The sociology of religion may not overlap with demography in many people's minds, but two facts about the past one hundred years of American religion indicate how demography helps shape the religious landscape. Fact 1: Most people practice the religion their parents taught them. That means that the principal factor in the changing religious composition of any given society (and of the United States in particular) is the number of children each adult has to teach, that is, the relative fertility rates of different religions (Hout, Greeley, and Wilde 2001). Fact 2: Most people who have switched from one religion to another have switched from their parents' religion to their spouse's religion. That means that the prevalence, timing, and selectivity of marriage also affects the distribution of people across religions. In this chapter, I will lay out some of the demographer's concepts and methods that have the greatest utility for the sociologist of religion.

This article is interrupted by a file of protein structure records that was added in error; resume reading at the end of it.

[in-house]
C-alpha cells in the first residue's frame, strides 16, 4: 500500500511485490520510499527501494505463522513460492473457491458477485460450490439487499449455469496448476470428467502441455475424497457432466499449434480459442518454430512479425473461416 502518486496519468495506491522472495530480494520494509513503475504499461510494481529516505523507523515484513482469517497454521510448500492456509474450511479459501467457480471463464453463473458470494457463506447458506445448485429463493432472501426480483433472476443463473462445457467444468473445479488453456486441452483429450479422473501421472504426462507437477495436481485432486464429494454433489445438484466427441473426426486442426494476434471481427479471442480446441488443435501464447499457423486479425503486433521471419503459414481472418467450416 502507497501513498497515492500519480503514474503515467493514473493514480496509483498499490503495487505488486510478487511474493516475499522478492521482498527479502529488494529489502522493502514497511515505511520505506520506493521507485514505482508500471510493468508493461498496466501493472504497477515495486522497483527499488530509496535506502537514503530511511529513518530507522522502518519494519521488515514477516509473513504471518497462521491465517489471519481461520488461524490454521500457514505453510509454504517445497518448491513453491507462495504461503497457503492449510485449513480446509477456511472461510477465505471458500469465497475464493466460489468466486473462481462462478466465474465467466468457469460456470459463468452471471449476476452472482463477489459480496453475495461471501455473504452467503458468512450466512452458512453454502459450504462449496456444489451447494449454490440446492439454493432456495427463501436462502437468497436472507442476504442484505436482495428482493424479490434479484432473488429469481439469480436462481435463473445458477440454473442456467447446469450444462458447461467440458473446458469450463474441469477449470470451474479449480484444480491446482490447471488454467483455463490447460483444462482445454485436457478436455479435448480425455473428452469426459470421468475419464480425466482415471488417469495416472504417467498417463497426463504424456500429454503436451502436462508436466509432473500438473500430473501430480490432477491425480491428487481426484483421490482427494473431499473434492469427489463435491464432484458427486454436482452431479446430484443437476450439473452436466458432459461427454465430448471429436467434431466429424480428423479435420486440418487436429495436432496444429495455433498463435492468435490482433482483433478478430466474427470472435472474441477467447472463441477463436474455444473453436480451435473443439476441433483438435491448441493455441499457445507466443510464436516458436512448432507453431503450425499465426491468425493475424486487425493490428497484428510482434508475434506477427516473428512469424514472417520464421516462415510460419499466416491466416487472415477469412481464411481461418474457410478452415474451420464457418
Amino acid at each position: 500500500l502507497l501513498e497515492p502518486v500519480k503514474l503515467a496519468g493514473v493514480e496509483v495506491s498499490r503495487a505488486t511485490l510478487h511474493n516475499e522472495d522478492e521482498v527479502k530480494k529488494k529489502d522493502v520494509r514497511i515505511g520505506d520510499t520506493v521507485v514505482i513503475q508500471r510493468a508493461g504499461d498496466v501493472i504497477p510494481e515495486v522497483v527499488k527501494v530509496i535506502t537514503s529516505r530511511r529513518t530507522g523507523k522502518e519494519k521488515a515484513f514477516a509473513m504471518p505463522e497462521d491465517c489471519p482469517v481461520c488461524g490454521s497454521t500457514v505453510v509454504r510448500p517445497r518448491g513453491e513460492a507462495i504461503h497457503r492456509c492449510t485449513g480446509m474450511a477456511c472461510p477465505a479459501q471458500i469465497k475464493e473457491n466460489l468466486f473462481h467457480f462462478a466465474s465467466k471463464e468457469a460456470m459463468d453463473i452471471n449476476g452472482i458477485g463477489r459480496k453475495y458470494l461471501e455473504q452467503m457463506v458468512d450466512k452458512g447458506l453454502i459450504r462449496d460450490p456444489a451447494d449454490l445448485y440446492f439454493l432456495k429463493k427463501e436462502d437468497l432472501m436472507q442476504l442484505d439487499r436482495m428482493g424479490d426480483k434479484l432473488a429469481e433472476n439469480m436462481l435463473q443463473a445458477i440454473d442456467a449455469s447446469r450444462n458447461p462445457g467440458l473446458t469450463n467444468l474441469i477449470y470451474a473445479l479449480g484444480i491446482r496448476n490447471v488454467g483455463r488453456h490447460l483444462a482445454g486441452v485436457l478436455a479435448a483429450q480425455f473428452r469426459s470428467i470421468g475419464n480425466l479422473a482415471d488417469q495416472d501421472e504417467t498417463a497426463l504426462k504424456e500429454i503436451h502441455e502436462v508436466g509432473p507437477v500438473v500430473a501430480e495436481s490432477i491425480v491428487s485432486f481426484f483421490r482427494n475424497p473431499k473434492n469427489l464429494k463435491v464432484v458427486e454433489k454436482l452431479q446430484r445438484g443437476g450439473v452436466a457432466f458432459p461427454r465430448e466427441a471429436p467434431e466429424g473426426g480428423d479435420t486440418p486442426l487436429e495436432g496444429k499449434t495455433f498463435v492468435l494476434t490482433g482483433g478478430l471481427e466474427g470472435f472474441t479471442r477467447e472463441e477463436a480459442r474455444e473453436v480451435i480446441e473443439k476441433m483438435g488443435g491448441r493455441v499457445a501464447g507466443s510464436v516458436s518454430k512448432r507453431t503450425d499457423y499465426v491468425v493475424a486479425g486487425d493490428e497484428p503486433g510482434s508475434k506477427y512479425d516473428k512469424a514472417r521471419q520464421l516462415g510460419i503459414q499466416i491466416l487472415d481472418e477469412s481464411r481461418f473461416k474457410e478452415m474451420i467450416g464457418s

To motivate attending to the details, however, let us consider a “thought experiment” – not a flight of fancy, something close to the way societies are organized. Imagine a country that has two religions, one larger than the other. Imagine further that, over time, the minority religion grows faster than the majority one. To be realistic, it would be okay to imagine that the population as a whole grows and that both groups grow with it; the key condition is that the smaller one is growing faster than the larger one.